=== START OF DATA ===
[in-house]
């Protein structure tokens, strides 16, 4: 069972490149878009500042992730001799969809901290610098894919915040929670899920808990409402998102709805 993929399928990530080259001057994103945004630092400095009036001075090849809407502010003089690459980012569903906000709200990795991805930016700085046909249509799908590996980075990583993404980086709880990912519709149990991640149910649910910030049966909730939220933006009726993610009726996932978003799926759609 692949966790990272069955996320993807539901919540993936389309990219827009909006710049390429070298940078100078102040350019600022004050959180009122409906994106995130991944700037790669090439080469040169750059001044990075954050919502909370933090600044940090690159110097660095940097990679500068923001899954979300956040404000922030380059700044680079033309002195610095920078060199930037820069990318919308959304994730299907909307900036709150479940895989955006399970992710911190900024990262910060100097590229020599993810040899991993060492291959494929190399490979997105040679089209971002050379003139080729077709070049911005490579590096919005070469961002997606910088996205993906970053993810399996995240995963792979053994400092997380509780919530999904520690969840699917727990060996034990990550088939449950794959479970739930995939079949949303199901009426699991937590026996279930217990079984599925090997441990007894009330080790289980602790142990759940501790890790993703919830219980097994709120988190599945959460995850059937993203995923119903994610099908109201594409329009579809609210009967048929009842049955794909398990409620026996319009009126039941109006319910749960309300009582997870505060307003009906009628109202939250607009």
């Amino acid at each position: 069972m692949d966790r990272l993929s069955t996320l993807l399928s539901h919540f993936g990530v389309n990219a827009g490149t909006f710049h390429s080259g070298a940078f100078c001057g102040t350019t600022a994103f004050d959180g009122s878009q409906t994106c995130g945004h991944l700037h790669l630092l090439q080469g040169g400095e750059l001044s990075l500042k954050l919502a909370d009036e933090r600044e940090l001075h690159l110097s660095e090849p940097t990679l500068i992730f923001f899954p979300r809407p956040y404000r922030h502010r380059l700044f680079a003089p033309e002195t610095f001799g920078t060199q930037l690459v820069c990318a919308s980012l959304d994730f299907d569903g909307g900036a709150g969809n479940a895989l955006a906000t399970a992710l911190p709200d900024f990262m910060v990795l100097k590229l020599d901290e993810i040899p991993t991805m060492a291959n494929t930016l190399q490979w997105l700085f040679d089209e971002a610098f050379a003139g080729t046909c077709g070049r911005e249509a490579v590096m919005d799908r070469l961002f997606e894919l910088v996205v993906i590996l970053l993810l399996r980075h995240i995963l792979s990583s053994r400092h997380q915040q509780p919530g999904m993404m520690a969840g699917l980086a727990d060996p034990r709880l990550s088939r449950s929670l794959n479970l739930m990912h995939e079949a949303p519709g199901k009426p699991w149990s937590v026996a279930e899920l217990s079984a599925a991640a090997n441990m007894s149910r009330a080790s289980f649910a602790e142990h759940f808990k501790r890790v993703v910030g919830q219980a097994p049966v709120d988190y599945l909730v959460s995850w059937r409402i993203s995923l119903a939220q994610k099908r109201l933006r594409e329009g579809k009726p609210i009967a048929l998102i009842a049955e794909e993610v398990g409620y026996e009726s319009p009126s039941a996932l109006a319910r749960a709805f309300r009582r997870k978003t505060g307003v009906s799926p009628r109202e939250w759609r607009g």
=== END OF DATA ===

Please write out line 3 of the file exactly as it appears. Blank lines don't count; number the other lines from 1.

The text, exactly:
């Amino acid at each position: 069972m692949d966790r990272l993929s069955t996320l993807l399928s539901h919540f993936g990530v389309n990219a827009g490149t909006f710049h390429s080259g070298a940078f100078c001057g102040t350019t600022a994103f004050d959180g009122s878009q409906t994106c995130g945004h991944l700037h790669l630092l090439q080469g040169g400095e750059l001044s990075l500042k954050l919502a909370d009036e933090r600044e940090l001075h690159l110097s660095e090849p940097t990679l500068i992730f923001f899954p979300r809407p956040y404000r922030h502010r380059l700044f680079a003089p033309e002195t610095f001799g920078t060199q930037l690459v820069c990318a919308s980012l959304d994730f299907d569903g909307g900036a709150g969809n479940a895989l955006a906000t399970a992710l911190p709200d900024f990262m910060v990795l100097k590229l020599d901290e993810i040899p991993t991805m060492a291959n494929t930016l190399q490979w997105l700085f040679d089209e971002a610098f050379a003139g080729t046909c077709g070049r911005e249509a490579v590096m919005d799908r070469l961002f997606e894919l910088v996205v993906i590996l970053l993810l399996r980075h995240i995963l792979s990583s053994r400092h997380q915040q509780p919530g999904m993404m520690a969840g699917l980086a727990d060996p034990r709880l990550s088939r449950s929670l794959n479970l739930m990912h995939e079949a949303p519709g199901k009426p699991w149990s937590v026996a279930e899920l217990s079984a599925a991640a090997n441990m007894s149910r009330a080790s289980f649910a602790e142990h759940f808990k501790r890790v993703v910030g919830q219980a097994p049966v709120d988190y599945l909730v959460s995850w059937r409402i993203s995923l119903a939220q994610k099908r109201l933006r594409e329009g579809k009726p609210i009967a048929l998102i009842a049955e794909e993610v398990g409620y026996e009726s319009p009126s039941a996932l109006a319910r749960a709805f309300r009582r997870k978003t505060g307003v009906s799926p009628r109202e939250w759609r607009g």